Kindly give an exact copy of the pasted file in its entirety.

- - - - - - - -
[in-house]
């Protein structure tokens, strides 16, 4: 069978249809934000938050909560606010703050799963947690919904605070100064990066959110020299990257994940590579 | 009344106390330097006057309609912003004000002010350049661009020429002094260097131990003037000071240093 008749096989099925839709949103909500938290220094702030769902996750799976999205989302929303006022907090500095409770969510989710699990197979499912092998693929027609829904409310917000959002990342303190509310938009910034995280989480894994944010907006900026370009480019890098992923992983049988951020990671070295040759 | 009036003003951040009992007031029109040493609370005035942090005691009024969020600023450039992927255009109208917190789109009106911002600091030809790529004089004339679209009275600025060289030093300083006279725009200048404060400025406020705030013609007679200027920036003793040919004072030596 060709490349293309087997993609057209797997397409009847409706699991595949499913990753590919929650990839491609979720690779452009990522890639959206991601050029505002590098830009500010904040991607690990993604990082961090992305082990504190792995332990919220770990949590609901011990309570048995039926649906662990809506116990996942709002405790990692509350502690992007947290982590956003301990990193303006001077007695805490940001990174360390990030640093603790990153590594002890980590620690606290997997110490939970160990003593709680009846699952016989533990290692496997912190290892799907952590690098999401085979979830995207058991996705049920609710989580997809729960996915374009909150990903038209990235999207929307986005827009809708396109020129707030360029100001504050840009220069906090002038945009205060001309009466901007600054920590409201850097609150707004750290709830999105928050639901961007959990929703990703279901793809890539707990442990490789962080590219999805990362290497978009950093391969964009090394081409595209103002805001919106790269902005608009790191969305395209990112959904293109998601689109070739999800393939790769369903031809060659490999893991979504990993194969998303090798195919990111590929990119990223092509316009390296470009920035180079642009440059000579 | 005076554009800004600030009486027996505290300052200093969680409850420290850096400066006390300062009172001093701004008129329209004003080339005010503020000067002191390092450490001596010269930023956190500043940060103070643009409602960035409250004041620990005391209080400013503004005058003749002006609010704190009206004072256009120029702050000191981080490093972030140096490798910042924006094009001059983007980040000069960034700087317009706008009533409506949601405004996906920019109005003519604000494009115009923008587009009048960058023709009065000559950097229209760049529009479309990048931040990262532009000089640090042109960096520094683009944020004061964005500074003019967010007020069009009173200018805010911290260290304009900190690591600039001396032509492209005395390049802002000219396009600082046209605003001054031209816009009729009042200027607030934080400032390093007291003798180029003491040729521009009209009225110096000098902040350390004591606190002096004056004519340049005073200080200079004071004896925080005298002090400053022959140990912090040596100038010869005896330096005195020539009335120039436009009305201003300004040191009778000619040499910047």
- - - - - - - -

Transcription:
[in-house]
């Protein structure tokens, strides 16, 4: 069978249809934000938050909560606010703050799963947690919904605070100064990066959110020299990257994940590579 | 009344106390330097006057309609912003004000002010350049661009020429002094260097131990003037000071240093 008749096989099925839709949103909500938290220094702030769902996750799976999205989302929303006022907090500095409770969510989710699990197979499912092998693929027609829904409310917000959002990342303190509310938009910034995280989480894994944010907006900026370009480019890098992923992983049988951020990671070295040759 | 009036003003951040009992007031029109040493609370005035942090005691009024969020600023450039992927255009109208917190789109009106911002600091030809790529004089004339679209009275600025060289030093300083006279725009200048404060400025406020705030013609007679200027920036003793040919004072030596 060709490349293309087997993609057209797997397409009847409706699991595949499913990753590919929650990839491609979720690779452009990522890639959206991601050029505002590098830009500010904040991607690990993604990082961090992305082990504190792995332990919220770990949590609901011990309570048995039926649906662990809506116990996942709002405790990692509350502690992007947290982590956003301990990193303006001077007695805490940001990174360390990030640093603790990153590594002890980590620690606290997997110490939970160990003593709680009846699952016989533990290692496997912190290892799907952590690098999401085979979830995207058991996705049920609710989580997809729960996915374009909150990903038209990235999207929307986005827009809708396109020129707030360029100001504050840009220069906090002038945009205060001309009466901007600054920590409201850097609150707004750290709830999105928050639901961007959990929703990703279901793809890539707990442990490789962080590219999805990362290497978009950093391969964009090394081409595209103002805001919106790269902005608009790191969305395209990112959904293109998601689109070739999800393939790769369903031809060659490999893991979504990993194969998303090798195919990111590929990119990223092509316009390296470009920035180079642009440059000579 | 005076554009800004600030009486027996505290300052200093969680409850420290850096400066006390300062009172001093701004008129329209004003080339005010503020000067002191390092450490001596010269930023956190500043940060103070643009409602960035409250004041620990005391209080400013503004005058003749002006609010704190009206004072256009120029702050000191981080490093972030140096490798910042924006094009001059983007980040000069960034700087317009706008009533409506949601405004996906920019109005003519604000494009115009923008587009009048960058023709009065000559950097229209760049529009479309990048931040990262532009000089640090042109960096520094683009944020004061964005500074003019967010007020069009009173200018805010911290260290304009900190690591600039001396032509492209005395390049802002000219396009600082046209605003001054031209816009009729009042200027607030934080400032390093007291003798180029003491040729521009009209009225110096000098902040350390004591606190002096004056004519340049005073200080200079004071004896925080005298002090400053022959140990912090040596100038010869005896330096005195020539009335120039436009009305201003300004040191009778000619040499910047």